one; but what?
One morning Mr. Worthington noticed his little daughters standing in front of the house. Although he could not hear their words, he clearly perceived that they were talking about a trip to the forbidden lake. They hesitated some time, but at last walked slowly down the hillside to the lake. Again they hesitated. Finally descending the steps of the boat-house, they stepped into the sparkling water. How dainty the ripples about their feet, and how clear the water!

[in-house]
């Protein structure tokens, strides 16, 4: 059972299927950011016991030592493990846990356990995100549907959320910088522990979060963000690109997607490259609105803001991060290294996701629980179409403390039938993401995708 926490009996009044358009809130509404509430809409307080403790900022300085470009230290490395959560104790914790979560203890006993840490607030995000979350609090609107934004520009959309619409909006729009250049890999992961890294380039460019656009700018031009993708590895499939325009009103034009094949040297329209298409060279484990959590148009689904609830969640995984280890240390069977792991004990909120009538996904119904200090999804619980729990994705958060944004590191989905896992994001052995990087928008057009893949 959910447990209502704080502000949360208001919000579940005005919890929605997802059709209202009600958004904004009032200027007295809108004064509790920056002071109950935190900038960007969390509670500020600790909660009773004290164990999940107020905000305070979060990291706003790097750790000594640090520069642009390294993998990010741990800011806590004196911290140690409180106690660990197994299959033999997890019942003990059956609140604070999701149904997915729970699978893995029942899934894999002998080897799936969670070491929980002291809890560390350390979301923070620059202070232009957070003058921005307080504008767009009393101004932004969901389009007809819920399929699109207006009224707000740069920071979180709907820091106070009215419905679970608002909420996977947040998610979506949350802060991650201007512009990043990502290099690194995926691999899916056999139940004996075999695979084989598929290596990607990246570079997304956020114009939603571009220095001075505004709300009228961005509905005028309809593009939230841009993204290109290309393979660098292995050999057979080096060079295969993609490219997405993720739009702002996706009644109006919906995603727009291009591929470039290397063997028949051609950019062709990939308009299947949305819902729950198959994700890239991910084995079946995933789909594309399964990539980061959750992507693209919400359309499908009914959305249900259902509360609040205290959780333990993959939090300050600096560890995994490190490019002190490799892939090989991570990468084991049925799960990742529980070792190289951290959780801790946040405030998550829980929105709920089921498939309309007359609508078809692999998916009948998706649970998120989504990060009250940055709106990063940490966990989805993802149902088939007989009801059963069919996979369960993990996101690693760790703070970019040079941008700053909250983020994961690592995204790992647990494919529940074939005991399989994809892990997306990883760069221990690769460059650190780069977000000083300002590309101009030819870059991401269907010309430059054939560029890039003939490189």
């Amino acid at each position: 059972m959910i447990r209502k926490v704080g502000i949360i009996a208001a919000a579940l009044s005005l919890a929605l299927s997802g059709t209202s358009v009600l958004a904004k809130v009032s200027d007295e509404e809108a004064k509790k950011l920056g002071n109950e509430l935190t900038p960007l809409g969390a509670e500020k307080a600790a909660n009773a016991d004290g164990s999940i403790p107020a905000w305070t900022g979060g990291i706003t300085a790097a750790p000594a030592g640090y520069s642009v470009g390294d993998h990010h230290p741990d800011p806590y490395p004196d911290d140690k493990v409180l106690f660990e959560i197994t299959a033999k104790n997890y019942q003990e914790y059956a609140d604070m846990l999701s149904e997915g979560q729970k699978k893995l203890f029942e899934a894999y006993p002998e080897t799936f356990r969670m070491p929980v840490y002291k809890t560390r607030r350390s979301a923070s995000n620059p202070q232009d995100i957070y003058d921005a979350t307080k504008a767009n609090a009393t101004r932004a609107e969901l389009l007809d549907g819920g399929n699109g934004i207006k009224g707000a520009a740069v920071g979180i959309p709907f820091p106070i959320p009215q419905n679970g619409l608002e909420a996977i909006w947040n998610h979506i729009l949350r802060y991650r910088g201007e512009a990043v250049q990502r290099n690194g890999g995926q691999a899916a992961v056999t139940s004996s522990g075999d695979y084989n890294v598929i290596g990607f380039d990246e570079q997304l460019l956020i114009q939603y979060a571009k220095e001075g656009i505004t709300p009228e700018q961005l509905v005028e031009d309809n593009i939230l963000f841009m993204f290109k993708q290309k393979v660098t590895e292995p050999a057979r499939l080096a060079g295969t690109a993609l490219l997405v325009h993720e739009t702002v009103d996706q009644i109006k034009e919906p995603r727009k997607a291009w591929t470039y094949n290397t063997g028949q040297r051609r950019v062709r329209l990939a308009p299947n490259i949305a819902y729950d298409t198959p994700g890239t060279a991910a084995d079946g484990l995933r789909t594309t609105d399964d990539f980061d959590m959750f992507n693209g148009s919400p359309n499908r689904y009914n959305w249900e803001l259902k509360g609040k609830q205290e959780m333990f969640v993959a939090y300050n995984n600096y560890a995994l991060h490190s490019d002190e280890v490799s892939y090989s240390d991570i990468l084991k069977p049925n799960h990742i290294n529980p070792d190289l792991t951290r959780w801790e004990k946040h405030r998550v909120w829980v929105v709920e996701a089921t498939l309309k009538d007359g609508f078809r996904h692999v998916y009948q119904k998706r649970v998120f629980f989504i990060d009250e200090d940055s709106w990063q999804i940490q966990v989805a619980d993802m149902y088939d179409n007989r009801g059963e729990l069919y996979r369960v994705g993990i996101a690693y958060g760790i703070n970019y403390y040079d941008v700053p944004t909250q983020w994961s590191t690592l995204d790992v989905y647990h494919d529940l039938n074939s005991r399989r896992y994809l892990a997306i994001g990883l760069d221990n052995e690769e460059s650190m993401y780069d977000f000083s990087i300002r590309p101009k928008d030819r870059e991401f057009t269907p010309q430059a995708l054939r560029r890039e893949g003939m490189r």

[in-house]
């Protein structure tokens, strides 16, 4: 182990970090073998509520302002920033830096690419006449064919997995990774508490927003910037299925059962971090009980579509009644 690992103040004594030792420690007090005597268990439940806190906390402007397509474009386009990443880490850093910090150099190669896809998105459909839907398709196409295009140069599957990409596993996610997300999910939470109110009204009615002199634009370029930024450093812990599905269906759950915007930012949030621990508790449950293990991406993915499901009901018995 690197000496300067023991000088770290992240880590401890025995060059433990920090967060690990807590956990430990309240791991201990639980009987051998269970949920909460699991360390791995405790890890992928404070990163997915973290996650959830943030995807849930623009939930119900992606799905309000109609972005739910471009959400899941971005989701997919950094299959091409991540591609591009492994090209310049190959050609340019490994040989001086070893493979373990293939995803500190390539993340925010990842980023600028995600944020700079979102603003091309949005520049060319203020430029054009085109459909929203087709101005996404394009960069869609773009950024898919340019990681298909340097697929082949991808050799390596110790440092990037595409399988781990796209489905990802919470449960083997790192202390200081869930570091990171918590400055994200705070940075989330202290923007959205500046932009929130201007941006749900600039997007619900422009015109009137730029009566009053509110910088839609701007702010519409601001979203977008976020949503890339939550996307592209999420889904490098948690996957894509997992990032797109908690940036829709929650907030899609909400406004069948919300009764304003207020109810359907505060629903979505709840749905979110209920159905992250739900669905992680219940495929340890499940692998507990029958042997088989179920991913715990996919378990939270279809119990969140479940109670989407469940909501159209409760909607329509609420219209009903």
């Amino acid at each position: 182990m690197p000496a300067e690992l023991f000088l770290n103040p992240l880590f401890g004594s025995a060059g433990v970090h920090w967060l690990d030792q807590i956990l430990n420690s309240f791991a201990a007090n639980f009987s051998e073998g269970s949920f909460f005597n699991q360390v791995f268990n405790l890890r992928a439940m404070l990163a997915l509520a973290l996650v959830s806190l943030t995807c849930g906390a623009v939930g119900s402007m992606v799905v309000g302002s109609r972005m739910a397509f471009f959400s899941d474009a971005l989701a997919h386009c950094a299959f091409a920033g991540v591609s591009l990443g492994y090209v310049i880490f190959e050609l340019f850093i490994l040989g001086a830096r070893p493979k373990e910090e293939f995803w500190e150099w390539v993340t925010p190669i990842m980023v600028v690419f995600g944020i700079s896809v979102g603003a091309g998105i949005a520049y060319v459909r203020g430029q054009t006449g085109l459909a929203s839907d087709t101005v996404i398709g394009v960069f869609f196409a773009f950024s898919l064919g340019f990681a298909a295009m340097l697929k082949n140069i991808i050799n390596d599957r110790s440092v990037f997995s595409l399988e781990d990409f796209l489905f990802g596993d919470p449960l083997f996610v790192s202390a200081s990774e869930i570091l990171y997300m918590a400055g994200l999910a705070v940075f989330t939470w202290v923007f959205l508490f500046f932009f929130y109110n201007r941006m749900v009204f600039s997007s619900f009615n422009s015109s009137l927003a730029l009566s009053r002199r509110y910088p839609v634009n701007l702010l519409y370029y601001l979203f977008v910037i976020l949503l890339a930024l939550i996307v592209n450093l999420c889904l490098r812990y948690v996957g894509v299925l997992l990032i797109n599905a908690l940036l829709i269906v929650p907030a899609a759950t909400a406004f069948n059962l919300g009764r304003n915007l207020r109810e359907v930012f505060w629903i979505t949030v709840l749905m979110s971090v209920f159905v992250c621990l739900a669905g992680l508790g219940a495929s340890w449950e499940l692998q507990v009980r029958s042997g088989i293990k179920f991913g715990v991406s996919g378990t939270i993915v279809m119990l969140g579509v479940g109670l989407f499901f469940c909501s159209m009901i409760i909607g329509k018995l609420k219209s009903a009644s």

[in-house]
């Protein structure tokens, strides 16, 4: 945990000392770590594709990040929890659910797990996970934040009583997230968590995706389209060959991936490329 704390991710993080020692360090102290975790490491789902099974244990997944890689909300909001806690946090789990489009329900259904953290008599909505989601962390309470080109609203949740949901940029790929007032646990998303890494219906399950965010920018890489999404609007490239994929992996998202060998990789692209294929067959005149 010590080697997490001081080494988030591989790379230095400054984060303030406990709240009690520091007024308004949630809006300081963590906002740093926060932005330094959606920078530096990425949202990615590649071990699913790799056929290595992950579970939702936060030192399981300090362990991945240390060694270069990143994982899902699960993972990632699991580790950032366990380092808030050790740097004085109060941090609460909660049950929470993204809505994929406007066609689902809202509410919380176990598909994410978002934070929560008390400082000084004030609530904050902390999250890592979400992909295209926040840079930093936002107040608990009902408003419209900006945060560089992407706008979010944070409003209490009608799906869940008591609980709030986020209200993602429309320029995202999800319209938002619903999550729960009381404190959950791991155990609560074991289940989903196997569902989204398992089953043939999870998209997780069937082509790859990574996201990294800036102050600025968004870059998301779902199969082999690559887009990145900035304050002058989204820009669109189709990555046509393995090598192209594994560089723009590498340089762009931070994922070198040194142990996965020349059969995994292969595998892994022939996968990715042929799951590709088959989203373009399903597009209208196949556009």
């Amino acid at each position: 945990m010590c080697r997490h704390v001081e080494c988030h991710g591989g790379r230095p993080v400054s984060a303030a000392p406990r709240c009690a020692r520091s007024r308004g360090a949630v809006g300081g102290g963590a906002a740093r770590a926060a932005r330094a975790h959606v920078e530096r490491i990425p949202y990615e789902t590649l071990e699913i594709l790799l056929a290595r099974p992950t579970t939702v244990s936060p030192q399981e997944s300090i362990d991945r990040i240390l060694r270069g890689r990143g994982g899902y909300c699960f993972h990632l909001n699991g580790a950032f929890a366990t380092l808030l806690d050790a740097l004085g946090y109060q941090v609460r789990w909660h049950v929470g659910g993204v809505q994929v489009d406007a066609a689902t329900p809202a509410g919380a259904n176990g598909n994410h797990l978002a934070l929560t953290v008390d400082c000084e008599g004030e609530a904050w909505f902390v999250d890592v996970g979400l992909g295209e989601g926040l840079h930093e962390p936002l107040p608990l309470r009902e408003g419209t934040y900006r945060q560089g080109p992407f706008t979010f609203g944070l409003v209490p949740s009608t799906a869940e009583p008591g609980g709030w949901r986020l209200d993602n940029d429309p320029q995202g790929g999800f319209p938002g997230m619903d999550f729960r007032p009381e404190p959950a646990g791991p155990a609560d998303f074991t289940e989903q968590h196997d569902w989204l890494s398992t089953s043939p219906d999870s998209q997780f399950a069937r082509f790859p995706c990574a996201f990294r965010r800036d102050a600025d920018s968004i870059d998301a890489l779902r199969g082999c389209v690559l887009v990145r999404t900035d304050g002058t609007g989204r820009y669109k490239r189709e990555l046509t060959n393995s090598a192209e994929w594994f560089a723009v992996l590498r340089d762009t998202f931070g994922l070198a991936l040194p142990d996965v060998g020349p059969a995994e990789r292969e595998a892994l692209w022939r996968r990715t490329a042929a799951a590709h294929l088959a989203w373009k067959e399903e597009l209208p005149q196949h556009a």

"Surely there can be no harm or danger," thought Bessie; but she remembered the oft-repeated warnings of her parents and aunt. The shells lost their beauty when she remembered hearing her father say that bears sometimes travel up and down the shores. What if a bear should some that morning? She gave a quick, searching glance among the trees, but, seeing nothing, she tried to forget about bears. She might have been able to forget about them, but she could not forget that she was disobedient. Her conscience would not let her